Best Ever Tomato Sauce
“I remember Marcella Hazan’s books in the kitchen at home: The Classic Italian Cookbook, The Art of Italian Cooking and the Italian Art of Eating. That changed everything. Tomato pasta became a staple diet. It’s never been off my menu since.”
-Fergus Henderson, in The Daily Telegraph
I make A LOT of tomato sauce – aside from the obvious pasta sauce it goes with a whole host of other things – it’s curiously good, for example, with cabbage and obviously good, for example, with a meatloaf. So I have developed this method over the years until it has finally achieved the high standards of my son, whose favourite food this is.
The Chief Taster, who, having lived for years in Greece with rich, flavoursome tomatoes, taught me to add sugar to anything less than the pinnacle of tomato perfection, in order to bring out more flavour.
A slight variation on this is to add red peppers – a very good way of ringing the changes. If you do this, you effectively turn a tomato sauce into a romesco sauce.
For how to make a romesco sauce, follow this link.
- If I have any sundried tomato paste languishing in the fridge I would add that.
- If it is summer and I’m in a Mediterranean country I might add, Locatelli-style, some chopped up real tomatoes (yes, with their skins, but if you want to know how to quickly peel them go to ‘best and quickest way to peel tomatoes’).
- Also, if it’s spring or summer I would substitute the dried herbes de Provence for fresh herbs, in particular LOTS of parsley, or basil.
- Give the sauce a middle eastern twang by adding 80g/⅓ cup of light tahini and a couple of teaspoons of dry-fried and crushed (again, your kitchen will smell heavenly) coriander seeds.
Recipe for best ever tomato sauce
Serves 4-6 with pasta
- 2 tins good quality tinned tomatoes
- 5 fat cloves of garlic
- smoked salt, Indonesian long black pepper
- two stalks of celery
- one onion, peeled and chopped
- 1 heaped tsp Spanish sweet smoked paprika
- couple of tablespoons of olive oil for frying
- good slosh (two tablespoons) red martini
- 1 tbsp herbes de Provence
- 1 tsp soft brown sugar
- 1 tsp thick, good quality balsamic vinegar
- optional – 3 red peppers, finely chopped
- Fry the onion gently in the olive oil in a smallish saucepan over low heat.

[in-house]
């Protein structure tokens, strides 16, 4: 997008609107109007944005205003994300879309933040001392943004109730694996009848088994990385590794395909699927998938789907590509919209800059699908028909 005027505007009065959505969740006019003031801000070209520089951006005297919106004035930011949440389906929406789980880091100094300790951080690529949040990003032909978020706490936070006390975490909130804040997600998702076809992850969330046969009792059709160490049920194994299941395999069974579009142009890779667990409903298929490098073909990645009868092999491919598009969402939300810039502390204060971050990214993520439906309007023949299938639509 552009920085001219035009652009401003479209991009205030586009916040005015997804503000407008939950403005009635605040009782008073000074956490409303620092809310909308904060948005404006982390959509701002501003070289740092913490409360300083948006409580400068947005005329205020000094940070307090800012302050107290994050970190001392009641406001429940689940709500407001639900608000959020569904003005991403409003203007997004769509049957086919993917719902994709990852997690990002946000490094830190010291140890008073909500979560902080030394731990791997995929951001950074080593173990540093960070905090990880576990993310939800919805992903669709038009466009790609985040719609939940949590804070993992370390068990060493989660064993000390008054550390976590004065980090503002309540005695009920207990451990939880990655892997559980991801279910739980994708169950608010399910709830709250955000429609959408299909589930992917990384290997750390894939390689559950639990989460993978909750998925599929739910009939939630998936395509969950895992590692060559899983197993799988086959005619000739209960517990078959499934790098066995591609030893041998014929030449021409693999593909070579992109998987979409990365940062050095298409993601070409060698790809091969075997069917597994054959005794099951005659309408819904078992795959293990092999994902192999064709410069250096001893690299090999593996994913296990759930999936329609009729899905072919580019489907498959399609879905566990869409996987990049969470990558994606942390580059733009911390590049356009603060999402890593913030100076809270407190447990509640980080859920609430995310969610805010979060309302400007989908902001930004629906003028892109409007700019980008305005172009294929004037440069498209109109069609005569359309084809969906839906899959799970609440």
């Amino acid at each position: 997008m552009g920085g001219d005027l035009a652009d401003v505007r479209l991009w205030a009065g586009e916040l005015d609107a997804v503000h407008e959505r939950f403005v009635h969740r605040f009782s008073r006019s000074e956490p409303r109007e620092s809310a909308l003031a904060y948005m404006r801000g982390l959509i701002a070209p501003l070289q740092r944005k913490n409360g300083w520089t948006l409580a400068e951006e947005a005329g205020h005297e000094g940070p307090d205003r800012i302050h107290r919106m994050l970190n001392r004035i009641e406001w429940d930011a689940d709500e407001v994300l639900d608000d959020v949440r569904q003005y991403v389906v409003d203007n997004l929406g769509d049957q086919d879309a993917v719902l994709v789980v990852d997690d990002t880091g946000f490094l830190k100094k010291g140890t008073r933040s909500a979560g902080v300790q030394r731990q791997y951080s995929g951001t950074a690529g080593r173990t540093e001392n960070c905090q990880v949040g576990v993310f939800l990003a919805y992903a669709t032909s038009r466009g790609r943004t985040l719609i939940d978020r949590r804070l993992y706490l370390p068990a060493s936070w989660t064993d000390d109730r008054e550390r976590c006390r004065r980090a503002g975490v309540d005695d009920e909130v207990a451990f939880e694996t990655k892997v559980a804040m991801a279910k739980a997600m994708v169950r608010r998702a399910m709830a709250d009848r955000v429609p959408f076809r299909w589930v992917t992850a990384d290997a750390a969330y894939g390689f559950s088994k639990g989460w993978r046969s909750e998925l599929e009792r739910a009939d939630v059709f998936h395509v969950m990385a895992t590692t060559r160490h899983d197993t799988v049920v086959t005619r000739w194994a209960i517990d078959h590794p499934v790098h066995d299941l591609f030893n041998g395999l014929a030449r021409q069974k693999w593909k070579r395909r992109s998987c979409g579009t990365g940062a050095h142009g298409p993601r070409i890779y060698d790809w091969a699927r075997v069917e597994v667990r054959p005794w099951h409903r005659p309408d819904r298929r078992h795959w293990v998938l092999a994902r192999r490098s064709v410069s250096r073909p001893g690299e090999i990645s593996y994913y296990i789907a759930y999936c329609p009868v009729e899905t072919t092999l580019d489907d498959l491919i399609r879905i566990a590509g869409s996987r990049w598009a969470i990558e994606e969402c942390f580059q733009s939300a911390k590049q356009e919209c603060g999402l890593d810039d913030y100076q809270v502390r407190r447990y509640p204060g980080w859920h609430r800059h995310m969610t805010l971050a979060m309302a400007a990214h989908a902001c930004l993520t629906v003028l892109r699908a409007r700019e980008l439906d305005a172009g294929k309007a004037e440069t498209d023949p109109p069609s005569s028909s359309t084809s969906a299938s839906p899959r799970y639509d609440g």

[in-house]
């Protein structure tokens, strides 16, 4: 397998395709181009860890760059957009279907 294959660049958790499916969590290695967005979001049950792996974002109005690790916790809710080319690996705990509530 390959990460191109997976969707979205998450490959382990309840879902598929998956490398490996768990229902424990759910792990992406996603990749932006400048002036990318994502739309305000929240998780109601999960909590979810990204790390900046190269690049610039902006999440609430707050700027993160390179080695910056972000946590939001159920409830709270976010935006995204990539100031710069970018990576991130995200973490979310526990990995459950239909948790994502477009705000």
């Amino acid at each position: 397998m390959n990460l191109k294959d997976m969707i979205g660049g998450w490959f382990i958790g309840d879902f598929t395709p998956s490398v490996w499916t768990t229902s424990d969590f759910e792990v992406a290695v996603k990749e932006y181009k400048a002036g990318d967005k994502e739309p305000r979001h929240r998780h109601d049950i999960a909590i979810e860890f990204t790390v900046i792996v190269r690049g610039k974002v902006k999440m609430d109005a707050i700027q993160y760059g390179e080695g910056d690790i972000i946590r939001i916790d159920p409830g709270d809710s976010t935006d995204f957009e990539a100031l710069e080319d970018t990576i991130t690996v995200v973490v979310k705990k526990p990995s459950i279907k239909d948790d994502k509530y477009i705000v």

- Wash and destring the celery and chop it quite small. Add to the onion.
- Crush the garlic with the smoked salt and, when the onion is just turning translucent (after about ten minutes) add it to the pan, together with the paprika – frying the paprika will bring out the flavour and make your kitchen smell divine.
- add the chopped red peppers if using.
- Chop the tomatoes if you are using whole ones, and add, together with the juice they’re in, to the saucepan.
- Add all the rest of the ingredients and simmer gently for about 20 minutes.
A little history
You may consider tomato sauce to be quintessentially Italian. And, indeed, the first record of it was written down by Antonio Latini, an Italian chef, in his helpful tome, Lo Scalco alla Moderna [The Modern Steward] written in Naples 1692-4. However Latini was steward to Don Stefano Carillo Salcedo, first minister to the Spanish viceroy of Naples, a Spaniard. And one of his tomato sauce recipes is even described as alla spagnuola, so there is a good chance, bearing in mind also that tomatoes came to Europe via the Spanish conquistadors, that originally tomato sauce is actually Spanish. Latini instructs, that, having roasted six or so tomatoes and chopped them fine you should also add:
“onions, chopped very finely to taste, chilli also very finely chopped and a small quantity of (wild) thyme. Mix everything together, and dress it with a little salt, oil and vinegar, which will make a very tasty sauce for boiled meat and other things.”
However, the ‘other things’ were not pasta… or pizza…. that was still to come.
“Then I came across a recipe that I would go on to cook a thousand times. It was through following this simplest of recipes — for tomato sauce — that I learnt the poetry of cooking, how small variations and attentiveness to the ingredients would allow a clarity of expression that had previously eluded me. The power my hands might have if I paid attention to how I was using them. Through making tomato sauce, I realised that if I am really present with the thing I am cooking, it will reveal itself to me. The recipe is by the late American-Italian food writer Marcella Hazan. It is deceptive: two cloves of garlic, six tablespoons of olive oil, a tin of tomatoes and a packet of spaghetti. The first few times I made it, I was reverent towards the miraculous transformation in which I was an awed participant. But a recipe invites repetition and then, as life continues, variation.”Rebecca May Johnson writing in The Financial Times, September 2022